Møller scattering is the name given to electron-electron scattering in Quantum field theory, named after the Danish physicist Christian Møller. The electron interaction that is idealized in Møller scattering forms the theoretical basis of many familiar phenomena such as the repulsion of electrons in the helium atom. While formerly many particle colliders were designed specifically for electron-electron collisions, more recently electron-positron colliders have become more common. Nevertheless, Møller scattering remains a paradigmatic process within the theory of particle interactions.
We can express this process in the usual notation, often used in particle physics:
In quantum electrodynamics, there are two tree-level Feynman diagrams describing the process: a t-channel diagram in which the electrons exchange a photon and a similar u-channel diagram. Crossing symmetry, one of the tricks often used to evaluate Feynman diagrams, in this case implies that Møller scattering should have the same cross section as Bhabha scattering (electron-positron scattering).
In the electroweak theory the process is instead described by four tree-level diagrams: the two from QED and an identical pair in which a Z boson is exchanged instead of a photon. The weak force is purely left-handed, but the weak and electromagnetic forces mix into the particles we observe. The photon is symmetric by construction, but the Z boson prefers left-handed particles to right-handed particles. Thus the cross sections for left-handed electrons and right-handed differ. The difference was first noticed by the Russian physicist Yakov Zel'dovich in 1959, but at the time he believed the parity violating asymmetry (a few hundred parts per billion) was too small to be observed. This parity violating asymmetry can be measured by firing a polarized beam of electrons through an unpolarized electron target (liquid hydrogen, for instance), as was done by an experiment at the Stanford Linear Accelerator Center, SLAC-E158. The asymmetry in Møller scattering is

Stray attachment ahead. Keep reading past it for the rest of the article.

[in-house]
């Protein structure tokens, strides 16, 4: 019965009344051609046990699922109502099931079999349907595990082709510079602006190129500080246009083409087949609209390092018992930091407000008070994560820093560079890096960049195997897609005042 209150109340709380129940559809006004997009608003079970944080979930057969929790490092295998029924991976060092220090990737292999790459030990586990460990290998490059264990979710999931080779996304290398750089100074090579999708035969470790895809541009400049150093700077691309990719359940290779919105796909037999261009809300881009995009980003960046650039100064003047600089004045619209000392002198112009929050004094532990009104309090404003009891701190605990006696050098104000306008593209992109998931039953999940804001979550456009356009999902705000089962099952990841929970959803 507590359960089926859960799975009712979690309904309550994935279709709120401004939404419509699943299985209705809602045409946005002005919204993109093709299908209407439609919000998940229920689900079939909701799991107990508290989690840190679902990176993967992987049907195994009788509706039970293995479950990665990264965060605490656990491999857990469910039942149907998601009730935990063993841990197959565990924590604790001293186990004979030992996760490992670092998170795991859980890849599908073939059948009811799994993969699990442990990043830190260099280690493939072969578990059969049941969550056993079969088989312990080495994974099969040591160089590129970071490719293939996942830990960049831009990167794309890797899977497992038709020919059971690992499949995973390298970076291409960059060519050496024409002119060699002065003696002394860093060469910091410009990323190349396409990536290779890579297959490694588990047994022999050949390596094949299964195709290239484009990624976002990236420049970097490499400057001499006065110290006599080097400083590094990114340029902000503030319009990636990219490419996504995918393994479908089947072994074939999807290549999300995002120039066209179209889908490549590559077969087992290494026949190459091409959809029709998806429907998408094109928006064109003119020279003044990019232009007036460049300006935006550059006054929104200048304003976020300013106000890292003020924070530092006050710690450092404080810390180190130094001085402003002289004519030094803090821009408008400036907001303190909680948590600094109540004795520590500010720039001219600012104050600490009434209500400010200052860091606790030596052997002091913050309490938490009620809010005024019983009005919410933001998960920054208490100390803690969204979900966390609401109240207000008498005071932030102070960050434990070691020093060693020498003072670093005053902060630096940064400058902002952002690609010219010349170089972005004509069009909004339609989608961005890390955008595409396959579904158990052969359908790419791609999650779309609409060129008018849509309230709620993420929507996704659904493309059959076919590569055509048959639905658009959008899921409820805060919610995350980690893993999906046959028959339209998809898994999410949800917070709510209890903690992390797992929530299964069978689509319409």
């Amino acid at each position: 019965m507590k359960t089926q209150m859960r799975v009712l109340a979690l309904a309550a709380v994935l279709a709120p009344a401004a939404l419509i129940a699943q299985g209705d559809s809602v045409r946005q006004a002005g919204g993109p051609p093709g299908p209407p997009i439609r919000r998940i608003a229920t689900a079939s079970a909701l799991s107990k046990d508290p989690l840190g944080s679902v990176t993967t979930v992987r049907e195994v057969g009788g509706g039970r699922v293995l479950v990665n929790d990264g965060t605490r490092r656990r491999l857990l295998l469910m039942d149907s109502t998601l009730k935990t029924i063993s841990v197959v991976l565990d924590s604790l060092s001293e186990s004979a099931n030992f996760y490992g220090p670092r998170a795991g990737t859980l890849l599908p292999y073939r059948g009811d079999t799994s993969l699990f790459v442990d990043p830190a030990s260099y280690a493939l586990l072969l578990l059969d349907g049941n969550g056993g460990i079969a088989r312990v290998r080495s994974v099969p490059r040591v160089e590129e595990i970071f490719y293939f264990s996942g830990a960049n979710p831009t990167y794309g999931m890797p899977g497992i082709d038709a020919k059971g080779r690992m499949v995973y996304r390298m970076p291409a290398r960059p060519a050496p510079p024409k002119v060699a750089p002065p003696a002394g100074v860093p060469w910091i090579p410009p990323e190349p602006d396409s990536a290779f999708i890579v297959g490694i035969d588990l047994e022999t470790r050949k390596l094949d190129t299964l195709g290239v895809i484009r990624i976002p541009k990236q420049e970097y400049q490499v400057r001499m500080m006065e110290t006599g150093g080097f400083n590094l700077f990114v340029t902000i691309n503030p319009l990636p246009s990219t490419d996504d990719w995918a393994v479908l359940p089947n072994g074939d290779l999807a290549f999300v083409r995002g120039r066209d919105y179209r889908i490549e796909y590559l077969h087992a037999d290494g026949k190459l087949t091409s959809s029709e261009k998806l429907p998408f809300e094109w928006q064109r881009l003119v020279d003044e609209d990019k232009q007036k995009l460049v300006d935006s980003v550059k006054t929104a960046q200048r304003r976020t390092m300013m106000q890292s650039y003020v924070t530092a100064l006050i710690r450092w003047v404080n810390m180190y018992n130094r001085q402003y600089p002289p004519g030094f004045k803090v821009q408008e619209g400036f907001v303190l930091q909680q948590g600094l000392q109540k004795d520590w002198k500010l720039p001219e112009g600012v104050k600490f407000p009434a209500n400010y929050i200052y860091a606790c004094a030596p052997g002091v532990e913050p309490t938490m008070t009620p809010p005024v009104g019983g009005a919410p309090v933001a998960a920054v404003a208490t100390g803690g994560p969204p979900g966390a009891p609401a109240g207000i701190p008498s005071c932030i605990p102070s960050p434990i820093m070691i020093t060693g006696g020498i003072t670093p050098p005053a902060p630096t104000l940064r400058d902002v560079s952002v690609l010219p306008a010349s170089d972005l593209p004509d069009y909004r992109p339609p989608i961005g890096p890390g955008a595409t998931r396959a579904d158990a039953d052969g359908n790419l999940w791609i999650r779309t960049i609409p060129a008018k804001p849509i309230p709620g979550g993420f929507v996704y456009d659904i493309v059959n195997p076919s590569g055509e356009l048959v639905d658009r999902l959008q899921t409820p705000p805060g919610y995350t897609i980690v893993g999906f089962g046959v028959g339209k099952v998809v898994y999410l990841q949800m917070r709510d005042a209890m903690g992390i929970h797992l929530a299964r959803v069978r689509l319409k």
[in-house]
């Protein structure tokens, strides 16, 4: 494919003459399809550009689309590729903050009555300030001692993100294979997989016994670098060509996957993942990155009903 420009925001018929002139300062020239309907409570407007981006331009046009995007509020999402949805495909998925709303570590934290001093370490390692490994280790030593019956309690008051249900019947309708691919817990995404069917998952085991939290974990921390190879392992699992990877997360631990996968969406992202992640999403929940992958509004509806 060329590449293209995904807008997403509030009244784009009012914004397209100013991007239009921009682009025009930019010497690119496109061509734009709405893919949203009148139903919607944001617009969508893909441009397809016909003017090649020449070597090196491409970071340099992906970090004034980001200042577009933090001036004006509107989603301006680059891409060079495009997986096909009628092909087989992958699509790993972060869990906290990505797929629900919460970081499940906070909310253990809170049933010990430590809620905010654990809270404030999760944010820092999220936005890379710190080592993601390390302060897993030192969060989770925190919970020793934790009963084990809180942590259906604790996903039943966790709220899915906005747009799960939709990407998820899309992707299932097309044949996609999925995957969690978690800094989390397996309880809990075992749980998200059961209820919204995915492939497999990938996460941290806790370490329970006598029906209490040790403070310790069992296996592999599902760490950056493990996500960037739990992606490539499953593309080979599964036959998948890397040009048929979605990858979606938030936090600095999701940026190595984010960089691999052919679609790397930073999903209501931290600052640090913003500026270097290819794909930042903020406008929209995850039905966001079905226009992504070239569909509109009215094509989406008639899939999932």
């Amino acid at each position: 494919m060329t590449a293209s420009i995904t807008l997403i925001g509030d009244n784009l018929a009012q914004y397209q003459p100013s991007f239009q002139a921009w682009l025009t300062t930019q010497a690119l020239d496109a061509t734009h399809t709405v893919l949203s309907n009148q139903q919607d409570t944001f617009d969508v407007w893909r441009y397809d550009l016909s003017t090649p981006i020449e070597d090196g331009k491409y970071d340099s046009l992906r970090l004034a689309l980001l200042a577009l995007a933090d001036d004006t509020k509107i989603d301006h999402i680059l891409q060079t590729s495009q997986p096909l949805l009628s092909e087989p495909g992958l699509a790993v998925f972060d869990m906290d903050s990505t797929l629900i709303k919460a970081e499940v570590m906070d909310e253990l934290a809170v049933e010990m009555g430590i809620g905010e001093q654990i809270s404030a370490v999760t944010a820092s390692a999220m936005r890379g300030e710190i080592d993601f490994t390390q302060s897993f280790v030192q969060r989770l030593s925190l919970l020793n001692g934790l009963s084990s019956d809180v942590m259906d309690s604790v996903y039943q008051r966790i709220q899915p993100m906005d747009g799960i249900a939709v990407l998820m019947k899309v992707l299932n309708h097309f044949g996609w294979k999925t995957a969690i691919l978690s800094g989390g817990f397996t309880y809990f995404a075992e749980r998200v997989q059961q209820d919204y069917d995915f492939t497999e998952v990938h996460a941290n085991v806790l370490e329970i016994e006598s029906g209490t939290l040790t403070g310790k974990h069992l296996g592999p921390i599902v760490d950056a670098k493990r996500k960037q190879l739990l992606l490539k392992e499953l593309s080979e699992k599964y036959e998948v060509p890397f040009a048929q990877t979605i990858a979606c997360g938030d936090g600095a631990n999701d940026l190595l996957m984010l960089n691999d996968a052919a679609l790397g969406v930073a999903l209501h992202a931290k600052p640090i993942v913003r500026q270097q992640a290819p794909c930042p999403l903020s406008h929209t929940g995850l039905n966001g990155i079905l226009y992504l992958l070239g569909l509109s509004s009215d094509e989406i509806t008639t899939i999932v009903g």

where me is the electron mass, E the energy of the incoming electron (in the reference frame of the other electron), is Fermi's constant, is the fine structure constant, is the scattering angle in the center of mass frame, and is the weak mixing angle, also known as the Weinberg angle.
The Møller scattering can be calculated from the QED point-of-view, at the tree-level, with the help of the two diagrams showed on this page. This two diagrams are contributing at leading order from the QED point-of-view. If we are taking in account the weak force, which is unified with the electromagnetic force at high energy, then we have to add two tree-level diagram for the exchange of a boson. Here we will focus our attention on a strict tree-level QED computation of the cross section, which is rather instructive but maybe not the most accurate description from a physical point-of-view.
Before the derivation, we write the 4-momenta as (and for incoming electrons, and for outgoing electrons, and ):
The Mandelstam variables are:
These Mandelstam variables satisfy the identity: .
According to the two diagrams on this page, the matrix element of t-channel is
the matrix element of u-channel is
So the sum is
To calculate the unpolarized cross section, we average over initial spins and sum over final spins, with the factor 1/4 (1/2 for each incoming electron):
where we have used the relation . We would next calculate the traces.
The first term in the braces is
Here , and we have used the -matrix identity
and that trace of any product of an odd number of is zero.
Similarly, the second term is
Using the -matrix identities
and the identity of Mandelstam variables: , we get the third term
Substitute in the momentums we have set here, which are
Finally we get the unpolarized cross section
with and .
In the nonrelativistic limit, ,
In the ultrarelativistic limit, ,